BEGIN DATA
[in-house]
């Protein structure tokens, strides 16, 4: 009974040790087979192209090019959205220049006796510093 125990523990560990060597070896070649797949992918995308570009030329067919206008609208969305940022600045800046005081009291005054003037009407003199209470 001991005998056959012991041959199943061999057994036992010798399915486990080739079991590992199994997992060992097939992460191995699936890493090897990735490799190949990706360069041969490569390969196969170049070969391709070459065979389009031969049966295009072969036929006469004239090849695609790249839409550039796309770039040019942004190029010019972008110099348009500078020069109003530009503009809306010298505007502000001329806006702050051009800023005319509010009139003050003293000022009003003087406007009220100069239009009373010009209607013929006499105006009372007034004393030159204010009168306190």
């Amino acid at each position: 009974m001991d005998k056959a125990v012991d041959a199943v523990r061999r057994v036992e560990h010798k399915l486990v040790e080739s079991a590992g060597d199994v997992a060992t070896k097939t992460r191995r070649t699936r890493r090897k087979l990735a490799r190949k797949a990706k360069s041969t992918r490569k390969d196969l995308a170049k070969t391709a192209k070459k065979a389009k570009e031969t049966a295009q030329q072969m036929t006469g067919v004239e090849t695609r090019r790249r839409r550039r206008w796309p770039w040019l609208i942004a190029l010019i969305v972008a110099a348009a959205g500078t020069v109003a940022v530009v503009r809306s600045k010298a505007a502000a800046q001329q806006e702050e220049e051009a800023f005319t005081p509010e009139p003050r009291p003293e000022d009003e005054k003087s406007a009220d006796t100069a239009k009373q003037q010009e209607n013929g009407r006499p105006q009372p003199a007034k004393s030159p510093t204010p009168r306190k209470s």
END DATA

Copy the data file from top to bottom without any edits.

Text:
[in-house]
């Protein structure tokens, strides 16, 4: 009974040790087979192209090019959205220049006796510093 125990523990560990060597070896070649797949992918995308570009030329067919206008609208969305940022600045800046005081009291005054003037009407003199209470 001991005998056959012991041959199943061999057994036992010798399915486990080739079991590992199994997992060992097939992460191995699936890493090897990735490799190949990706360069041969490569390969196969170049070969391709070459065979389009031969049966295009072969036929006469004239090849695609790249839409550039796309770039040019942004190029010019972008110099348009500078020069109003530009503009809306010298505007502000001329806006702050051009800023005319509010009139003050003293000022009003003087406007009220100069239009009373010009209607013929006499105006009372007034004393030159204010009168306190």
């Amino acid at each position: 009974m001991d005998k056959a125990v012991d041959a199943v523990r061999r057994v036992e560990h010798k399915l486990v040790e080739s079991a590992g060597d199994v997992a060992t070896k097939t992460r191995r070649t699936r890493r090897k087979l990735a490799r190949k797949a990706k360069s041969t992918r490569k390969d196969l995308a170049k070969t391709a192209k070459k065979a389009k570009e031969t049966a295009q030329q072969m036929t006469g067919v004239e090849t695609r090019r790249r839409r550039r206008w796309p770039w040019l609208i942004a190029l010019i969305v972008a110099a348009a959205g500078t020069v109003a940022v530009v503009r809306s600045k010298a505007a502000a800046q001329q806006e702050e220049e051009a800023f005319t005081p509010e009139p003050r009291p003293e000022d009003e005054k003087s406007a009220d006796t100069a239009k009373q003037q010009e209607n013929g009407r006499p105006q009372p003199a007034k004393s030159p510093t204010p009168r306190k209470s």